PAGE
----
Survey Research Program

Hearing Every Voice

BBER Surveys Help Policymakers Understand the True Preferences of the Public

When it comes to making decisions with public input, the voices of a vocal minority frequently drown out those of the majority. Likewise, the public often doesn’t have a complete picture of all the costs and benefits associated with various choices when asked to weigh in on a decision. That’s why BBER surveys have become an invaluable tool for researchers trying to discern the public opinion when managing natural resources.

Researcher Tyron Venn, Assistant Professor of Natural Resource Economics at the University of Montana, sought to determine preferences of the public in weed management. Many decisions of this kind are complex and incorporate various contingencies. One’s preferred decision might change depending on a variety of factors such as appearance, cost, and potential benefit. Venn wanted to find out how varied conditions affected how much individuals valued weed control and how much they might be willing to pay for a weed control program

Venn partnered with BBER’s Survey Research team to conduct a mail survey that asked 1,500 people to weigh in on approximately 16 choices related to weed control in public areas. The data collection process was designed by John Baldridge, director of Survey Development, and Jim Sylvester, director of Survey Operations.

With natural resource areas like weed control that are not widely known, people surveyed often don’t have enough information to make an informed decision. Questionnaires were simple and easy to use and included photographs so people could visualize what the choices looked like in a natural setting. Respondents were given a menu of costs and benefits associated with various weed management options and invited to indicate which choice they preferred.

The study also controlled for our human tendencies to make decisions irrationally or inconsistently. Factors were varied 8 or 10 different times for each person to assess how much they value those factors. By asking questions enough times in varied ways, the survey designers ensured the responses accurately represented the true opinion of the individuals taking the surveys.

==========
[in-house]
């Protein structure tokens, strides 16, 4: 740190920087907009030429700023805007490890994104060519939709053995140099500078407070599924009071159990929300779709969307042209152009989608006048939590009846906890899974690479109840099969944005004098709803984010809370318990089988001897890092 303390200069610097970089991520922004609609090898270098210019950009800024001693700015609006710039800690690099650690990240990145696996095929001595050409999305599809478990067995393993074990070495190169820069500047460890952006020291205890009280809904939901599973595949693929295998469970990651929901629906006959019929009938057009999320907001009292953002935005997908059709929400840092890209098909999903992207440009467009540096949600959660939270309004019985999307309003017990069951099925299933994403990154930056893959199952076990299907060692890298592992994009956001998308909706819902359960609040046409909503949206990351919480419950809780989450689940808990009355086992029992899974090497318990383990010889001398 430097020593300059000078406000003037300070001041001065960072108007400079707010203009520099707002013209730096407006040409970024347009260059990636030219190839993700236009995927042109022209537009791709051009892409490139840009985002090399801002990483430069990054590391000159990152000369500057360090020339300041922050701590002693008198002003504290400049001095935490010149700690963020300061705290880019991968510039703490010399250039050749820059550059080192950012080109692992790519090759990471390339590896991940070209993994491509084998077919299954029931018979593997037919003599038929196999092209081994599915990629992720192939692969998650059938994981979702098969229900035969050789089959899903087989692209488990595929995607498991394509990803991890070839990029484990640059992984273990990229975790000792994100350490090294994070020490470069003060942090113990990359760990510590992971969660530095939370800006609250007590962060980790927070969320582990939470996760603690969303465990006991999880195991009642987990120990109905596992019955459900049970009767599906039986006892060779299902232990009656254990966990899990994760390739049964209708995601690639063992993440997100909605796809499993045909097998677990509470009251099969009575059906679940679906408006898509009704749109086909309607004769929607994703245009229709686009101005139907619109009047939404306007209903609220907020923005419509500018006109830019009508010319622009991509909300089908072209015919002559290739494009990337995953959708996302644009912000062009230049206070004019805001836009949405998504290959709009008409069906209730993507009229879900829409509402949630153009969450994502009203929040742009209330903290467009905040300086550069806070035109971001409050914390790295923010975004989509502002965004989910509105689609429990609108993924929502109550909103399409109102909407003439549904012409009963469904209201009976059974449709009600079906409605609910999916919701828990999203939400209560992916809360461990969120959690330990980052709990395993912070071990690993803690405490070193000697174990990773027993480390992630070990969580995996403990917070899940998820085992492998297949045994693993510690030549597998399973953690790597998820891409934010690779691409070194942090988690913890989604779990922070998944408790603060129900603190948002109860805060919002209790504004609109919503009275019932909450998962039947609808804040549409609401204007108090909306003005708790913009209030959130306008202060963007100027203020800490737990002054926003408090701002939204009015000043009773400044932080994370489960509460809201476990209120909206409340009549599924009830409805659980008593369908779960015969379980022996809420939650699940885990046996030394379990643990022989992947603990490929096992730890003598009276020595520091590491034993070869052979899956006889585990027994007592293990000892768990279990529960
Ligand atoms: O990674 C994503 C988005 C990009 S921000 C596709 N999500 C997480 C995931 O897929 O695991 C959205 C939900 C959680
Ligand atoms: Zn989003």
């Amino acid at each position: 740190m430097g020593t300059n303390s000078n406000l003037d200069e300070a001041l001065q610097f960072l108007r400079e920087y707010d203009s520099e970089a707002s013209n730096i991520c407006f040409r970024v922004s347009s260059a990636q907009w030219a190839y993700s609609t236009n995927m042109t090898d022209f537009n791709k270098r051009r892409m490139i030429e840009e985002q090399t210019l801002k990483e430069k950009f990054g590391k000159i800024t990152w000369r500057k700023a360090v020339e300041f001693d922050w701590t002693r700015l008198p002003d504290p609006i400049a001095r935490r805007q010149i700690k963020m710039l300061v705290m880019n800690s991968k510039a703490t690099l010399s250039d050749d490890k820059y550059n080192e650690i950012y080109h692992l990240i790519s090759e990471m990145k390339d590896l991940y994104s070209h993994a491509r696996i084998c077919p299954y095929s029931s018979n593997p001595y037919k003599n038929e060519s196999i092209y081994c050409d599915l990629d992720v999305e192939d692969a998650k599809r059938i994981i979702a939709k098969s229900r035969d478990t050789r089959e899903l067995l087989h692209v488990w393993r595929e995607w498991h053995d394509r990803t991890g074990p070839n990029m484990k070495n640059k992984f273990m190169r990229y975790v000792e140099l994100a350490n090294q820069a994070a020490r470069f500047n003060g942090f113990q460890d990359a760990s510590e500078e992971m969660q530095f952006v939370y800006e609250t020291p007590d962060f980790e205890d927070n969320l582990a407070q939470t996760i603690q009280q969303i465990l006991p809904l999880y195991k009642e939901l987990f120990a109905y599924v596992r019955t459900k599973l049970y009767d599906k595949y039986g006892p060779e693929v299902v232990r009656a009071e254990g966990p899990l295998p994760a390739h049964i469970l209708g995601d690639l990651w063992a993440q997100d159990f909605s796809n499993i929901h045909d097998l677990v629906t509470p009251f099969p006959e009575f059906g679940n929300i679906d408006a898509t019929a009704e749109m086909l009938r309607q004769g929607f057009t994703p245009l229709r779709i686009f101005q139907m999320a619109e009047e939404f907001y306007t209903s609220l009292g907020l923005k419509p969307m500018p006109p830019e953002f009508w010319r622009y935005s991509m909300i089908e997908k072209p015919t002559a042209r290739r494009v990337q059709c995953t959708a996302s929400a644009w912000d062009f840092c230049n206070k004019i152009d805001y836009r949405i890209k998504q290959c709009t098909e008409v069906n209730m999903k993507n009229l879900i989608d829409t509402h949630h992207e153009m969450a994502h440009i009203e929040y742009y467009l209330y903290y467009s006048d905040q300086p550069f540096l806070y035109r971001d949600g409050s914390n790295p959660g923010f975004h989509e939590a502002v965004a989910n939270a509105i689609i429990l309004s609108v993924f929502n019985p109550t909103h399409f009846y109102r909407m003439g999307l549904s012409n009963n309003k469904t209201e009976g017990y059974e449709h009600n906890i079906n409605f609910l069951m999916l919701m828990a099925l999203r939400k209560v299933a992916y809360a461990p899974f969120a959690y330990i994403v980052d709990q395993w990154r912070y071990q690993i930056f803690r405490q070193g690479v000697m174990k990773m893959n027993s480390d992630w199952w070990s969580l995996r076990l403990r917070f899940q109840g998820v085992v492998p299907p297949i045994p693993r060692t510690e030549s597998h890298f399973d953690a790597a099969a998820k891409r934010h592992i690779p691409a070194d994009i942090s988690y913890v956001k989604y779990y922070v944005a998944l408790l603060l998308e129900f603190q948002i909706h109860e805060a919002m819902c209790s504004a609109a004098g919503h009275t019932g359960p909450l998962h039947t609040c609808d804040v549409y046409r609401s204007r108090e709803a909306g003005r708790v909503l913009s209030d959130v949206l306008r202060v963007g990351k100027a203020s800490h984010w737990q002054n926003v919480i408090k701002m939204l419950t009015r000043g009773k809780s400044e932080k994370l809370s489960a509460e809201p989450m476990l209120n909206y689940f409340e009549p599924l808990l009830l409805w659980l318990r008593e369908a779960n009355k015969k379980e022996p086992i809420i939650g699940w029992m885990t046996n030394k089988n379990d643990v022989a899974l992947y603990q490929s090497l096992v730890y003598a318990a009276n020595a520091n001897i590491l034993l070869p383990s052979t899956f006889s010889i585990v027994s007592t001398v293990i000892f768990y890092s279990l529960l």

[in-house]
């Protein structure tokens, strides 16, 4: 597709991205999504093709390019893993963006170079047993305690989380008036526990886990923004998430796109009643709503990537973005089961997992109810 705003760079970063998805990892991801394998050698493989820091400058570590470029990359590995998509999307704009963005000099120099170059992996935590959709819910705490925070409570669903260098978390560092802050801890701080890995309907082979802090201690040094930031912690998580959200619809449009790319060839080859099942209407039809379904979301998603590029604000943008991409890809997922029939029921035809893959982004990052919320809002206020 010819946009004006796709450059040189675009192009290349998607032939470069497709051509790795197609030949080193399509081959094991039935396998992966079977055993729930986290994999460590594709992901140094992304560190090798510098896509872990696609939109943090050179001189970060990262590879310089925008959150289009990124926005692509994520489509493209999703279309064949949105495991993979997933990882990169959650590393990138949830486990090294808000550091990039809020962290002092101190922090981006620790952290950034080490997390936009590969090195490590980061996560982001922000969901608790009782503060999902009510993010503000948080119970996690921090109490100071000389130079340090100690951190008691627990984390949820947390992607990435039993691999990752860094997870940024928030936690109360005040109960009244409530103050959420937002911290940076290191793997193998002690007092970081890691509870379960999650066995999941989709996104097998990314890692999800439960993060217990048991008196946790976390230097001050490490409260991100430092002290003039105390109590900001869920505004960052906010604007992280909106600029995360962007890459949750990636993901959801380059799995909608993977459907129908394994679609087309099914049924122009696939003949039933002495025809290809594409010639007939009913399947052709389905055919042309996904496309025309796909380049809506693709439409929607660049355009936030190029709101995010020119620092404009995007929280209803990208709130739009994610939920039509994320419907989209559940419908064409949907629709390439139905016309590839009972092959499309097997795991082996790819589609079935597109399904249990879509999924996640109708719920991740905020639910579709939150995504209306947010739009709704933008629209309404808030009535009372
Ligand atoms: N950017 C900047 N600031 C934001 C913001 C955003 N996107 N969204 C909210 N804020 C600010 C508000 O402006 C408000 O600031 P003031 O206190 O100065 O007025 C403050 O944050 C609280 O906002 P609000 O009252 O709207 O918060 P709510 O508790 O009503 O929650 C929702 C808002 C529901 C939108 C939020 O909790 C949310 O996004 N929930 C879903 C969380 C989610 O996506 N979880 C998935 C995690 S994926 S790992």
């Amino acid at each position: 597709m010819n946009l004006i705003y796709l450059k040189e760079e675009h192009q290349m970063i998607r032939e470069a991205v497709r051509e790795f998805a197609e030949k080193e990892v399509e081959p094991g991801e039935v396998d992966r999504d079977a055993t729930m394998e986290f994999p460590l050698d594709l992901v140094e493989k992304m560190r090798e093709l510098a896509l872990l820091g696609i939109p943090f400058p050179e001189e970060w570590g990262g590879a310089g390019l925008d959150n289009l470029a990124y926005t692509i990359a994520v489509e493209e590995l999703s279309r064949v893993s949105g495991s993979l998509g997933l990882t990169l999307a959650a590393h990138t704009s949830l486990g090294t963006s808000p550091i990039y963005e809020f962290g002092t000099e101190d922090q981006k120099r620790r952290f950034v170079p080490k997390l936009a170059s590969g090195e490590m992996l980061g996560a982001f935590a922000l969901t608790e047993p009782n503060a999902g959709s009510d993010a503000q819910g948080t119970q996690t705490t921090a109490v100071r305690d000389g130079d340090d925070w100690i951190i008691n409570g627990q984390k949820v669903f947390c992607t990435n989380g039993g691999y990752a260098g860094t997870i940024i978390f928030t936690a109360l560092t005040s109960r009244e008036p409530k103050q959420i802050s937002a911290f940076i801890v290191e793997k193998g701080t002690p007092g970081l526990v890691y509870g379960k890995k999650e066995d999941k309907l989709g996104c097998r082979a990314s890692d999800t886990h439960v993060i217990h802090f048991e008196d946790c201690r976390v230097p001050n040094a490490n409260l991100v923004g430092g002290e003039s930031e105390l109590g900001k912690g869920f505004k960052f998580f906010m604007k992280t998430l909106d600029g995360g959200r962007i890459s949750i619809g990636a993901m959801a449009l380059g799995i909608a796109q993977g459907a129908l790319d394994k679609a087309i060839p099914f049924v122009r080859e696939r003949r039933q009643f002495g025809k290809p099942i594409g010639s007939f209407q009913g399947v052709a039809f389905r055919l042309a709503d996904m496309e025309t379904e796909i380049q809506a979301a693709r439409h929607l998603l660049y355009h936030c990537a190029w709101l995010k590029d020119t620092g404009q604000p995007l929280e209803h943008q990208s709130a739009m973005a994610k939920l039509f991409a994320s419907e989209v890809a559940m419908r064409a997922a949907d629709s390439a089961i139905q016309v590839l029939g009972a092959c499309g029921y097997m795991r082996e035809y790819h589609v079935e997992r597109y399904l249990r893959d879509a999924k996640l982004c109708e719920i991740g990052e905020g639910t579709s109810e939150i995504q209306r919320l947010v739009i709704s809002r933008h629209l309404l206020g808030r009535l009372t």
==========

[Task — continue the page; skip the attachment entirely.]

Careful sampling methods also ensured that the sample truly represented the larger population. A total sample of 3,000 people was selected in order to get 1,500 completions – a rate of 50 percent. BBER’s Survey Research team followed AAPOR guidelines for calculations, leading to a higher quality data set.

The results of Venn’s research have been published in peer-reviewed journals such as Ecological Economics, Forest Policy and Economics, and the International Journal of Wildland Fire. His work informs the decisions that policy-makers in the legislative and executive branches make, allowing them a more complete picture of what people want and value in managing weed control.

Survey designer John Baldridge explained the importance of carefully-designed surveys in natural resource management. “Such data can serve as a counterweight to interest groups who would have you believe their assertions equal public opinion,” he said. “In truth, these studies have found that the public’s views on an issue are nuanced, fairly well-considered, and frequently don’t align with interest groups on either side.”